Appleton's Cyclopedia of American Biography, edited by James
Grant Wilson, John Fiske and Stanley L. Klos. Six volumes, New York: D. Appleton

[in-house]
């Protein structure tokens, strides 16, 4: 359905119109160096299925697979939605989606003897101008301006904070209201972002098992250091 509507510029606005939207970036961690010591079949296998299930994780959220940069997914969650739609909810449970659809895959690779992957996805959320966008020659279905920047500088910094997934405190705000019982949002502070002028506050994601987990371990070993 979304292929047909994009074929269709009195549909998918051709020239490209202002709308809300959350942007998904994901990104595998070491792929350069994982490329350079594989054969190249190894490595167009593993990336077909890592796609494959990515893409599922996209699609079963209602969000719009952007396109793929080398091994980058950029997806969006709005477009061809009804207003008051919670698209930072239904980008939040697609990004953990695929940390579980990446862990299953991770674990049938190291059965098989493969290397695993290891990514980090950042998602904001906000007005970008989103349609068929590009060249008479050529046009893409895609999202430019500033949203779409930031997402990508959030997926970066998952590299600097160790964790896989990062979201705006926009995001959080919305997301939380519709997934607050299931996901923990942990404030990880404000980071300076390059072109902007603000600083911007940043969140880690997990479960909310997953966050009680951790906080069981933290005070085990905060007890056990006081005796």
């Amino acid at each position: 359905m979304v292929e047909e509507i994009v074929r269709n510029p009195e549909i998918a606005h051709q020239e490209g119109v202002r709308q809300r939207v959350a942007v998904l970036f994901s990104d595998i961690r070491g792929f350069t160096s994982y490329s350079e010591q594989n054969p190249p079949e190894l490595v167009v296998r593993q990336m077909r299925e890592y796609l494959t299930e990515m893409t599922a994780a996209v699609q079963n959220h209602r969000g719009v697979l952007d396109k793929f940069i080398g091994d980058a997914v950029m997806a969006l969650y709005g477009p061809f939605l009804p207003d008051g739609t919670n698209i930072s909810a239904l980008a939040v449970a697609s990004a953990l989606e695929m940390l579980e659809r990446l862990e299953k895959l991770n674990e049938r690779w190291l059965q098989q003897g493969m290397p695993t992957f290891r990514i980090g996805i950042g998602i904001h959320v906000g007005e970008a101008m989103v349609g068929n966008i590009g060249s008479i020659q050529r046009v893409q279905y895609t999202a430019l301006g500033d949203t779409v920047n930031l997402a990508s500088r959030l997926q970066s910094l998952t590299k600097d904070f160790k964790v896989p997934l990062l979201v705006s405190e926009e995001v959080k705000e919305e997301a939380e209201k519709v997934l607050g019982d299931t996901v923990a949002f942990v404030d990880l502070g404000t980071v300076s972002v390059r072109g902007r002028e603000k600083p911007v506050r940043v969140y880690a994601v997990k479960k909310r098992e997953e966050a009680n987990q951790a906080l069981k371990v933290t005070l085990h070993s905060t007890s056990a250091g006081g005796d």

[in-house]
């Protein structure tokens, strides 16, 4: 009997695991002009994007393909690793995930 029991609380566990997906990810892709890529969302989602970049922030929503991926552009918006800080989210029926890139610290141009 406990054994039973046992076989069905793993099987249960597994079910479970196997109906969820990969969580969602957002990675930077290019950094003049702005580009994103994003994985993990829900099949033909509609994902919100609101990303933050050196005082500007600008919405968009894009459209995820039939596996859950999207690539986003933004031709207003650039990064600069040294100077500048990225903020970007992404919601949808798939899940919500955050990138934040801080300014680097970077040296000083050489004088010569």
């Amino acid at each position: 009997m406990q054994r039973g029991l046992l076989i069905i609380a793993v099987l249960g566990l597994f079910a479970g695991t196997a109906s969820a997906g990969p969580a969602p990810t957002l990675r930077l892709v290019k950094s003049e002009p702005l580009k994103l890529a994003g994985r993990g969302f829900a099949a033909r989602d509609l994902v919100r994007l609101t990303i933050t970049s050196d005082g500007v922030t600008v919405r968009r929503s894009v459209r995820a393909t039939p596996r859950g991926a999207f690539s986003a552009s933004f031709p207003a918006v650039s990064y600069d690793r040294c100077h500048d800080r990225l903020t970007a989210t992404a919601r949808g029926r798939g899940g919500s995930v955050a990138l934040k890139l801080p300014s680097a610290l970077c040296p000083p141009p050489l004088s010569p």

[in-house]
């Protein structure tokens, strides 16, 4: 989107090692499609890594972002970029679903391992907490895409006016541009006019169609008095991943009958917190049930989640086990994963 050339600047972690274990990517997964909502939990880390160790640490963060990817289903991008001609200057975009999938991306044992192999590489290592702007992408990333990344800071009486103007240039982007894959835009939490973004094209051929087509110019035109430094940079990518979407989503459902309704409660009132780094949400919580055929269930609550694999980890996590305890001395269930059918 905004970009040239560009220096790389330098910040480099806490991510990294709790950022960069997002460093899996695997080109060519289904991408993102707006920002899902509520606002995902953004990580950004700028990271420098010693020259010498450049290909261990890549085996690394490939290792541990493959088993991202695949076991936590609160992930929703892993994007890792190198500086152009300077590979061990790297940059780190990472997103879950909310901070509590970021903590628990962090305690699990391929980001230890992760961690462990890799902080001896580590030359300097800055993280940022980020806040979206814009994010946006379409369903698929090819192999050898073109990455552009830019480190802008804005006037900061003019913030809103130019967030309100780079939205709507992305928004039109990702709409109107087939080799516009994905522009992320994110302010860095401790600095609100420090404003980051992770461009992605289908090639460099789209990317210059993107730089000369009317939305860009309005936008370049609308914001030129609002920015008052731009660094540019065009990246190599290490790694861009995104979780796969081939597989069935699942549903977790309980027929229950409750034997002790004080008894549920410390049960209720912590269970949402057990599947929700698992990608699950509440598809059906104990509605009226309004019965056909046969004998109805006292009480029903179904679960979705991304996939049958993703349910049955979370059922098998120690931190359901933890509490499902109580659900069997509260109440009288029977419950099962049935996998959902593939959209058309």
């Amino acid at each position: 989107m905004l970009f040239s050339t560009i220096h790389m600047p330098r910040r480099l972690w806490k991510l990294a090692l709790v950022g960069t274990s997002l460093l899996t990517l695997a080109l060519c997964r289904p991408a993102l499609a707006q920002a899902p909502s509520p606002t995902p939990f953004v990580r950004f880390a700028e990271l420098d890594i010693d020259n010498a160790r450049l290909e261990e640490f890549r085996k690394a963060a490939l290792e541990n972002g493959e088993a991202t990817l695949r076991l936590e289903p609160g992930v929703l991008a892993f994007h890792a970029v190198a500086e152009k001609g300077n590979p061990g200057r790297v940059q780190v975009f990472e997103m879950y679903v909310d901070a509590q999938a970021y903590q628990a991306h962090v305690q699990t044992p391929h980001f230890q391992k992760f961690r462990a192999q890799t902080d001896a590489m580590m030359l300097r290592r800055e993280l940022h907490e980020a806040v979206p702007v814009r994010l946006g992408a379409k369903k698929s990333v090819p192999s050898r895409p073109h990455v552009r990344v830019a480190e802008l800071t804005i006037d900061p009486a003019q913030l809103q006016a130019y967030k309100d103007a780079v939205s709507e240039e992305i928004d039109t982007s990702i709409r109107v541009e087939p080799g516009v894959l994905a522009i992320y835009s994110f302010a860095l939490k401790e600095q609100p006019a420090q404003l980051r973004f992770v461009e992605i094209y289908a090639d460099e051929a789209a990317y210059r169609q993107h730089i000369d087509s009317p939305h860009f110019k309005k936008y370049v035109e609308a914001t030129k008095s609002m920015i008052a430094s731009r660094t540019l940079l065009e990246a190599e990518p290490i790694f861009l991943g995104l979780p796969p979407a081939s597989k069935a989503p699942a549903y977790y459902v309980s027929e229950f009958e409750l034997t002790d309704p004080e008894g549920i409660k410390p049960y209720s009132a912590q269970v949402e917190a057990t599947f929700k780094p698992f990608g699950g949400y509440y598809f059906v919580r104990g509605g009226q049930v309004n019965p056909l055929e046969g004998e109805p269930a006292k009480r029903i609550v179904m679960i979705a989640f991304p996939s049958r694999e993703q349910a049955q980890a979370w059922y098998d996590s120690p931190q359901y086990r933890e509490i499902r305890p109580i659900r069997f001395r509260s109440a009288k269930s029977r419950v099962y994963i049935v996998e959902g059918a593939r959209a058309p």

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DOWD, Charles Ferdinand, educator, born in Madison, Connecticut, 25 April, 1825. Ha was graduated at Yale in 1853, and has successively held the posts of principal of the preparatory department of Newton university, Baltimore, Maryland, professor of mathematics there, principal of the high-school, Waterbury, Connecticut, associate principal of the Connecticut normal school at New Britain, superintendent of public schools, Waterbury, Connecticut, principal of the Granville (N. Y.) military academy, and president of Temple Grove seminary, Saratoga Springs, New York He conceived the idea of adopting one standard for railway time, and after submitting it to a railway convention in New York city in October, 1869, he devised a complete plan, which he published, with a map (1870). Professor Dowd attended conventions of railway managers in Boston, in New York, and in the west, and finally secured the adoption of the present system of railway standard time, which is a modification of his first plan. In this system the country is divided into sections, in each of which the time is made uniform, and the standards in adjacent sections differ by one hour. It went into effect on 18 November, 1883. Professor Dowd received the degree of Ph.D. from the University of New York in 1888. He is writing "A Theory of Ethics."
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